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HindustanTimes Sat,20 Sep 2014

Why not to get married around election time

HT Correspondent, Hindustan Times  Patna, April 20, 2014
First Published: 17:49 IST(20/4/2014) | Last Updated: 17:54 IST(20/4/2014)

When the Kabilans and Prasads started planning Harish and Archa’s wedding seven months ago for April 18, they factored in a thousand little things but forgot all about the biggest hurdle of all — the 2014 general elections.

“I had to shift some of the pre-wedding functions that were originally scheduled for April 17 as friends and relatives said they would not be able to travel to Patna on polling day,” said Archa’s father, Dr JN Prasad.

The guest list had to be trimmed and alternate arrangements had to be made to ferry guests. “Family members on poll duty could not make it. And anticipating restrictions in movement of vehicular traffic, I had to take vehicle permits for a bus and four light motor vehicles,” he added.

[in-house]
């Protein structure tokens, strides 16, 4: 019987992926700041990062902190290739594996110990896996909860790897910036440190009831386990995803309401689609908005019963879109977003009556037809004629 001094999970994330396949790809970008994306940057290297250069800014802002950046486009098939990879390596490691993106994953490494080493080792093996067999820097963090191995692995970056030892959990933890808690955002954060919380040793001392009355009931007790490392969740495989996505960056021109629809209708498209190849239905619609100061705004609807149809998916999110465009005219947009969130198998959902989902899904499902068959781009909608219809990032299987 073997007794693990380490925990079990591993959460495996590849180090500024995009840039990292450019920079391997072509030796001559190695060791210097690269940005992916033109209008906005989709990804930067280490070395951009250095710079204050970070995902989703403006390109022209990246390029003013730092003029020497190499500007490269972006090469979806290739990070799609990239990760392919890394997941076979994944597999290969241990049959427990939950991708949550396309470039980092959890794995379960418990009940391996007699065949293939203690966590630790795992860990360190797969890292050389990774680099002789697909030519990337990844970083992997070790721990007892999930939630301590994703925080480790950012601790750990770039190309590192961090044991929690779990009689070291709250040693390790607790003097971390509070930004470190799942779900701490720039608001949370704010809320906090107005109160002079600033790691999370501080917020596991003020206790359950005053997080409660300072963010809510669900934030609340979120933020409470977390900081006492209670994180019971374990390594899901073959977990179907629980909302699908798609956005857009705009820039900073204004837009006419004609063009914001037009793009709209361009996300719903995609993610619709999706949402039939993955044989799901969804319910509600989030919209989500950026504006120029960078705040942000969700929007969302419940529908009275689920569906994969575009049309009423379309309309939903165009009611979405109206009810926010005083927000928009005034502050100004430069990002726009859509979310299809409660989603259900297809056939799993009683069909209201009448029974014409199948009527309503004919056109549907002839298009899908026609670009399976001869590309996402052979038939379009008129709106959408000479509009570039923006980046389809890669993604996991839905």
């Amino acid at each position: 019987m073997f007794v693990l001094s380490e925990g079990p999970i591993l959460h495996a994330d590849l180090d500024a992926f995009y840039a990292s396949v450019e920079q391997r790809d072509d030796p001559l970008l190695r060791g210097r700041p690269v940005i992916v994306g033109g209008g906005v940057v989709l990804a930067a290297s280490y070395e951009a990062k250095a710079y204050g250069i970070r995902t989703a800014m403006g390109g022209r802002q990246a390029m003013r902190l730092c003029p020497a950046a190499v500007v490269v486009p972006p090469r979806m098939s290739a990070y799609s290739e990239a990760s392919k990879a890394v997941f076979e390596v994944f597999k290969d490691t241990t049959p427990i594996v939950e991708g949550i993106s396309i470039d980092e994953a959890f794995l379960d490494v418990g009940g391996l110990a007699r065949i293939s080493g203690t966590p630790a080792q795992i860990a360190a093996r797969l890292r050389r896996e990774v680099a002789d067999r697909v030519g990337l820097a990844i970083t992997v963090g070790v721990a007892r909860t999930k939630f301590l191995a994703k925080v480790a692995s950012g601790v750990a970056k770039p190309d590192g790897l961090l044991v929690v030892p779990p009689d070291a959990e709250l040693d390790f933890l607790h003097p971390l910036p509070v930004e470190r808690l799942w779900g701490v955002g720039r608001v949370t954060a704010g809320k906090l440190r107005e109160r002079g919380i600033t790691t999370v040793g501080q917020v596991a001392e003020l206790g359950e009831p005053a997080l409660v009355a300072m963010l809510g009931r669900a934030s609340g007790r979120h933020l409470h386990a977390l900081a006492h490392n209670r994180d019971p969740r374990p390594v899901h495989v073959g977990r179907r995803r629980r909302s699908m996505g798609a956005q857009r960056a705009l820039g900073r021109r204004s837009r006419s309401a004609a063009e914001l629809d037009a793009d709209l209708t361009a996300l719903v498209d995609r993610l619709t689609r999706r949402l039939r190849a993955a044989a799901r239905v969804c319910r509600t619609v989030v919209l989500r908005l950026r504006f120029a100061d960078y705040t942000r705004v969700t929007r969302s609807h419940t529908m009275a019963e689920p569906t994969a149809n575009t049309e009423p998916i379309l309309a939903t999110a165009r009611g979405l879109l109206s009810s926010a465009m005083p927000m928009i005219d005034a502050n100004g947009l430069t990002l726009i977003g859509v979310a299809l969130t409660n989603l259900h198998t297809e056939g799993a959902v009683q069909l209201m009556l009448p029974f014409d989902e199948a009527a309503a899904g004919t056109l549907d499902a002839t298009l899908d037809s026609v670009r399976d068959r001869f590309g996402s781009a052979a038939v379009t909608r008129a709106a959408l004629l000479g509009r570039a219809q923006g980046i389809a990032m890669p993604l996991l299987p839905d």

Families of Gautam Adhikari-Tripti Gupta, Shruti Priya-Digant Vishnu and Nimisha Singh-Prabhat Singh, other couples who got married on the same day, went through a similar experience.

From the smallest garland to the largest music band, nothing comes easy when it is poll time, as they realised eventually.

“Had there been no polling on April 17, we would have saved on one day of hotel expenditure. We are from the bride’s side. We have a lot of expenditure anyway,” said Gautam Kumar, brother of Tripti, who arrived from Gorakhpur two days before the wedding.

Aditi Kumar, Shruti’s first cousin, said, “Lack of commercial vehicles and people’s hesitation in using their own vehicles during elections, resulted in fewer guests at the pre-wedding ceremonies. This led to a huge wastage of food.”

Relatives of Ara-native Nimisha, who married Prabhat, had to wait till evening to get a vehicle to the hotel, when they arrived in Patna from Ara on April 17.

“We even thought of postponing the marriage. But, we wouldn’t have got venue of our choice so we went ahead,” said Nimisha’s maternal uncle Awadh Bihari Singh, a Guwahati-based businessman.

“In Guwahati, people cast votes and get on with their work. But here, for the larger part of the polling day, the city seemed to be under curfew,” added Singh.


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